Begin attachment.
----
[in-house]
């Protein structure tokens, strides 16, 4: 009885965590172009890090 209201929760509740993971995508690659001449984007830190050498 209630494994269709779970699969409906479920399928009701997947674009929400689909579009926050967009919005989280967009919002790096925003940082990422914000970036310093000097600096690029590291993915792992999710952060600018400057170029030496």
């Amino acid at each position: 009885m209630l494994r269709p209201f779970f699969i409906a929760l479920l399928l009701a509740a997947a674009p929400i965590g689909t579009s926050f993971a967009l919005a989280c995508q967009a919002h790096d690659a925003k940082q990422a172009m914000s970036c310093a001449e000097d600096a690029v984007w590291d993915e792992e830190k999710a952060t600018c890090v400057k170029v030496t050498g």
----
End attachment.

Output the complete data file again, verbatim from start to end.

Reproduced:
[in-house]
């Protein structure tokens, strides 16, 4: 009885965590172009890090 209201929760509740993971995508690659001449984007830190050498 209630494994269709779970699969409906479920399928009701997947674009929400689909579009926050967009919005989280967009919002790096925003940082990422914000970036310093000097600096690029590291993915792992999710952060600018400057170029030496």
């Amino acid at each position: 009885m209630l494994r269709p209201f779970f699969i409906a929760l479920l399928l009701a509740a997947a674009p929400i965590g689909t579009s926050f993971a967009l919005a989280c995508q967009a919002h790096d690659a925003k940082q990422a172009m914000s970036c310093a001449e000097d600096a690029v984007w590291d993915e792992e830190k999710a952060t600018c890090v400057k170029v030496t050498g």